Why is there always an index.html file and an index.js file

In all of the quality assurance projects there are repls with an index.html file and an index.js file

I was wondering what kind of code/information/actions you’re meant to place in each (for future reference when I build my own full repl)

Why not just have one single index file? What are you trying to seperate out?


the two files might share a name, but they are written in different languages, thus serving different purpose.
As you might guess, the html file is your document main content, or at least the one the browser would look for. Its like the root, where links to other data and features of your document are available. You will find a link to the css file, which is responsible for the document styling. You can find links to images, frameworks as well as other content of your page. You can also find script reference, leading to your logic, which is commonly established via javascript. Instead of include the logic in the same document, between the script tags of the html, it would link to a separate file, wrote in the JS conventions, where the logic of your document will take place. The more complex and large your web app becomes, the more files you would want the content to be split, to have some sort of structure. In theory, you can write your whole page in one big file, the logic, the html structure, the styling and whatnot, but it will produce one big abomination it would be hard to work with. Humans like thigns to be ordered and structured(most of the time) so our brains can work with the current task, the current problem instead of dealing with a huge mess. You can even notice, how in the project files, the logic itself is split into separate files, some representing simply the data, some including a specific logic, some including test suite and so on.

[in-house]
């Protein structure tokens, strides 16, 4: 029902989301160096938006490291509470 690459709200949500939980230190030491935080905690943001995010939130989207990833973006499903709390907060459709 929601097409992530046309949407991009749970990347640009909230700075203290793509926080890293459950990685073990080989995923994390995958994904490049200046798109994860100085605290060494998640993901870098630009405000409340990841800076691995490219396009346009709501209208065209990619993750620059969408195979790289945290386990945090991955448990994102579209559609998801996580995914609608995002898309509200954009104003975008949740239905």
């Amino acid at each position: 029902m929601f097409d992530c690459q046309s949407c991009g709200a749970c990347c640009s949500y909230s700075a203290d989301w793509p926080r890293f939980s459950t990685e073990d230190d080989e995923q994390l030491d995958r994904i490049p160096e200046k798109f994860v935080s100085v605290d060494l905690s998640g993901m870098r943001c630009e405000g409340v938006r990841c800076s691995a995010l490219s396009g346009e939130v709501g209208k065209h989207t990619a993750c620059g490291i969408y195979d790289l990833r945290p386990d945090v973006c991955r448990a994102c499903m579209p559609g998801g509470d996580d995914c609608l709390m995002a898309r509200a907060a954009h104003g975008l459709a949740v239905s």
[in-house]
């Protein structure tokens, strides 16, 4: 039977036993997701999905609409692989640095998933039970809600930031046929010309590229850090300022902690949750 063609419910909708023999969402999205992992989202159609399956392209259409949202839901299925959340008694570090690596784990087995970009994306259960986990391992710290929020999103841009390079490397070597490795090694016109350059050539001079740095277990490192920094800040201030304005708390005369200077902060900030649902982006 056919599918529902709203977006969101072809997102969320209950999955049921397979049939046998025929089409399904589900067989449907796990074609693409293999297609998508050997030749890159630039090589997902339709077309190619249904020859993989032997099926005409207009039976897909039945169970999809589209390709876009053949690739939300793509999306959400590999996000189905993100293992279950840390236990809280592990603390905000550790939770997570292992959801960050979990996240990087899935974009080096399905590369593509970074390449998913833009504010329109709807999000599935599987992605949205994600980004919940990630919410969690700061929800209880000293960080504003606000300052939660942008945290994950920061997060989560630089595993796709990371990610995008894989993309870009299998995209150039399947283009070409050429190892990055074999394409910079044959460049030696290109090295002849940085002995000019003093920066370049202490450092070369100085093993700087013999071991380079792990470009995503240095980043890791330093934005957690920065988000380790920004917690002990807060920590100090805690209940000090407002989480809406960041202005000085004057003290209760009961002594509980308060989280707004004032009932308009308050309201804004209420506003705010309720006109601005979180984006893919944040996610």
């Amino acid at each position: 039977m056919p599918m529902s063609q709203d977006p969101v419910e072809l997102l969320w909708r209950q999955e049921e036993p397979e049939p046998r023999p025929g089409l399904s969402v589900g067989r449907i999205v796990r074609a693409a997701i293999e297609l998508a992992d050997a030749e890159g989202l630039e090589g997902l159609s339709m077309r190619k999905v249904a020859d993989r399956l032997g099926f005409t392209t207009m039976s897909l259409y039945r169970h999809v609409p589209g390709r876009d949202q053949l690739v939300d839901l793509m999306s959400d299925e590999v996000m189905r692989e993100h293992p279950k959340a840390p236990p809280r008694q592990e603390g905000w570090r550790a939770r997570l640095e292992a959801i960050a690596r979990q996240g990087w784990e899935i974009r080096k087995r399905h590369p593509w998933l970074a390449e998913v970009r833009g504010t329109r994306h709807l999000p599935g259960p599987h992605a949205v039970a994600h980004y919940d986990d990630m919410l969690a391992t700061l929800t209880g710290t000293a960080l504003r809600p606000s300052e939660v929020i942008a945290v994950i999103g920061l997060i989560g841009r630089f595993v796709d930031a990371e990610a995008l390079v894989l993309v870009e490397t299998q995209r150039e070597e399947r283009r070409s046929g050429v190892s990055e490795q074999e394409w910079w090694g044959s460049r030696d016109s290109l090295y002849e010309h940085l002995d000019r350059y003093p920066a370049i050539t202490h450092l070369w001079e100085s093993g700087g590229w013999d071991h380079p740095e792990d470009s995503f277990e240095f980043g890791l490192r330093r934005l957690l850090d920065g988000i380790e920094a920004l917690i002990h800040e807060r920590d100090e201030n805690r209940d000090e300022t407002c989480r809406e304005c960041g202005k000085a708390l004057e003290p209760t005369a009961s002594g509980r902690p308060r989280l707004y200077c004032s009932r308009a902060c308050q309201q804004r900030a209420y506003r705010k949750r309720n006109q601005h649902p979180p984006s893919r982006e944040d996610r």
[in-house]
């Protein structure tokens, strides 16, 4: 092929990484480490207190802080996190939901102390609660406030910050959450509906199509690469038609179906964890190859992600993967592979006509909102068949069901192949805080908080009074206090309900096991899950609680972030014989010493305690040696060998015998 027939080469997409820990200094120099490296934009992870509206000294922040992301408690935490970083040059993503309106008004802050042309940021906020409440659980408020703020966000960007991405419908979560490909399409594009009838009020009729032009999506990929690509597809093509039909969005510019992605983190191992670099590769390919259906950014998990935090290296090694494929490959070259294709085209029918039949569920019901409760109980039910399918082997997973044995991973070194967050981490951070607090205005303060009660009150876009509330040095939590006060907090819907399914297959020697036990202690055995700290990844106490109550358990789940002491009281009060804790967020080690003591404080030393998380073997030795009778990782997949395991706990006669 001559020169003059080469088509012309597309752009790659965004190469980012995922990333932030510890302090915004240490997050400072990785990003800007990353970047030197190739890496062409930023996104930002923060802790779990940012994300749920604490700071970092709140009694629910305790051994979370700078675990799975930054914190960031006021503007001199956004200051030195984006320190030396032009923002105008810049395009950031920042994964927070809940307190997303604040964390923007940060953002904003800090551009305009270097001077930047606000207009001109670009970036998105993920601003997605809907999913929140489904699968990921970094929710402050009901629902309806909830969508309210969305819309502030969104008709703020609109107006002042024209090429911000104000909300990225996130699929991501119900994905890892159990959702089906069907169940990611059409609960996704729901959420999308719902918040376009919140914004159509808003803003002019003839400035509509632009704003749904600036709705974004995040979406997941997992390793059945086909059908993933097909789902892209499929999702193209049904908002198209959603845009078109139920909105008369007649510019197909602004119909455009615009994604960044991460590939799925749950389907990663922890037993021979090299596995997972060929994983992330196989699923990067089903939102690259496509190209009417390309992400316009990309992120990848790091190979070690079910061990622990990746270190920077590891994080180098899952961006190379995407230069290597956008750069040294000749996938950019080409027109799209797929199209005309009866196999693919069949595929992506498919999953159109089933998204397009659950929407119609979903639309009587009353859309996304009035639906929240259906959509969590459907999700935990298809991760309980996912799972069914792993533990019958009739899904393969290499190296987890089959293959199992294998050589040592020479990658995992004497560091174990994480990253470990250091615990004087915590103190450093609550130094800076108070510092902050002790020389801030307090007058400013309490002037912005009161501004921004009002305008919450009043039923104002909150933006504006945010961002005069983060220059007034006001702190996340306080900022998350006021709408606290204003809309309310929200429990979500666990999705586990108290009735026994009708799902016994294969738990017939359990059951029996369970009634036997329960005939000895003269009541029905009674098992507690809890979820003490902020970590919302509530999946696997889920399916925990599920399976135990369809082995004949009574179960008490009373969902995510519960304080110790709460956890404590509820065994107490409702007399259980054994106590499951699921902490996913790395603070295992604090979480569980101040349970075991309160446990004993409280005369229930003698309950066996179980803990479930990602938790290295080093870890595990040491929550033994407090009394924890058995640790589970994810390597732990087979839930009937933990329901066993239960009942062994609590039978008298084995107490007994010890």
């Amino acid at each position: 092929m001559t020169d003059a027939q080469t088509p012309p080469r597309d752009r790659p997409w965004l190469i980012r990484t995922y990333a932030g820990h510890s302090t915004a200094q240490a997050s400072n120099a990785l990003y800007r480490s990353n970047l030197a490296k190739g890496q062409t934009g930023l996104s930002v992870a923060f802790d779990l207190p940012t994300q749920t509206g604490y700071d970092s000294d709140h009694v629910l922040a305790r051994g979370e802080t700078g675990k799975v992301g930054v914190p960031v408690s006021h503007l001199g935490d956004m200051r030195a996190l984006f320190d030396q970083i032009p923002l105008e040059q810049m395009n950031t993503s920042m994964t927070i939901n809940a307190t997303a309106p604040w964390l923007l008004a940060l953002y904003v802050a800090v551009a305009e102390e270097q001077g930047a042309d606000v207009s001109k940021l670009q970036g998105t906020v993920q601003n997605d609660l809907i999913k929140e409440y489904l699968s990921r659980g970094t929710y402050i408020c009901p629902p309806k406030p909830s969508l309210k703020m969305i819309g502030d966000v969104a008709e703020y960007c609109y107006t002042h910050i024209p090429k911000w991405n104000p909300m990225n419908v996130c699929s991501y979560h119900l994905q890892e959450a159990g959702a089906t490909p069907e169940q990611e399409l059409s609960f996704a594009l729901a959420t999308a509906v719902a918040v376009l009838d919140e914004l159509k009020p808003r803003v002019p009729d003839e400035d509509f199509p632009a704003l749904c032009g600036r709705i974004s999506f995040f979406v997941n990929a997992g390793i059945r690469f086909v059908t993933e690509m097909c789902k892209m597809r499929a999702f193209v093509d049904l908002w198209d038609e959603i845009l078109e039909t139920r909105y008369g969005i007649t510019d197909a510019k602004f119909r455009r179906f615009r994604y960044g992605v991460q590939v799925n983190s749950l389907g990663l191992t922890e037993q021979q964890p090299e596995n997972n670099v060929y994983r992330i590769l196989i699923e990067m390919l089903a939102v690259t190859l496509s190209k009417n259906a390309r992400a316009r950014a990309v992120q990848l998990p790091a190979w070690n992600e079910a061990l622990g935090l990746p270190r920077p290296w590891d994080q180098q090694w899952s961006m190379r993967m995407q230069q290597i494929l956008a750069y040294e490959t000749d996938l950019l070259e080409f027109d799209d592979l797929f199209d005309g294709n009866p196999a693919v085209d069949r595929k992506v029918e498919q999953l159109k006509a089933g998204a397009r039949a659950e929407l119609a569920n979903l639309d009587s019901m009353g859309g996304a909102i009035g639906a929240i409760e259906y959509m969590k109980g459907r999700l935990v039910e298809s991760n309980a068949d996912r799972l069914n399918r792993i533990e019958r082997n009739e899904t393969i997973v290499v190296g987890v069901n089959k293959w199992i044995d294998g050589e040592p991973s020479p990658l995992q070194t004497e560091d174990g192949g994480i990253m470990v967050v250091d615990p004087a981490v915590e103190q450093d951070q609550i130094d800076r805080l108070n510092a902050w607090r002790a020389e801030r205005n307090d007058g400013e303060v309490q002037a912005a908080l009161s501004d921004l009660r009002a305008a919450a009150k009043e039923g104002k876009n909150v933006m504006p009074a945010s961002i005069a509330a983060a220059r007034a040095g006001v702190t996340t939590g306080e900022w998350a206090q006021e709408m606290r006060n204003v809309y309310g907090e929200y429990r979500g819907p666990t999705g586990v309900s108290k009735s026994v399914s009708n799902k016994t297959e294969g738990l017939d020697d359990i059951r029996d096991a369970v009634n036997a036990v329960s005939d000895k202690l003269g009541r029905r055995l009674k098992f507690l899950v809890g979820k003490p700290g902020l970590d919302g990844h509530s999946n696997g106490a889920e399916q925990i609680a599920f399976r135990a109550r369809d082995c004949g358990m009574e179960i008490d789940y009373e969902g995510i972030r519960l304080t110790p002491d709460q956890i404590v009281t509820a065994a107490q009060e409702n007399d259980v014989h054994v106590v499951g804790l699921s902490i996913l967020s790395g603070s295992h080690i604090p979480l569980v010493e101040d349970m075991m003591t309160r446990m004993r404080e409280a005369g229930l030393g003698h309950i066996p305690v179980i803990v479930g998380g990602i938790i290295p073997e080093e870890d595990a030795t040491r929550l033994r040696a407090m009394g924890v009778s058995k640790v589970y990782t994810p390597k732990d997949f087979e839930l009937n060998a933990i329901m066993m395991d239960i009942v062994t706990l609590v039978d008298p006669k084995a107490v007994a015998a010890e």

PS: index is a naming convention, but beside that, many tools would target that name by default. For example, if you want to import a file from a given folder, using JS, if you dont provide a file name, the file named ‘index’ will be targeted by default.

Just as a word of warning: this is explicitly not default behaviour, it’s just how some tools work, as a convenience. JS requires fully resolved file names. It’ll work in something like the environment that this project is being developed in, and it’ll work fine (I rely on this behaviour quite a lot). But if you use actual JS modules, eg in a browser environment, this will just fail, because there’s no file specified, so there’s nothing to import

It is how Node resolves CommonJS file imports. If there isn’t a configuration set that specifies which file to look for first, then it will default to using index.js if there is a file of that name in the folder it’s searching in. And most current build tools use Node, so they’ve inherited this behaviour.


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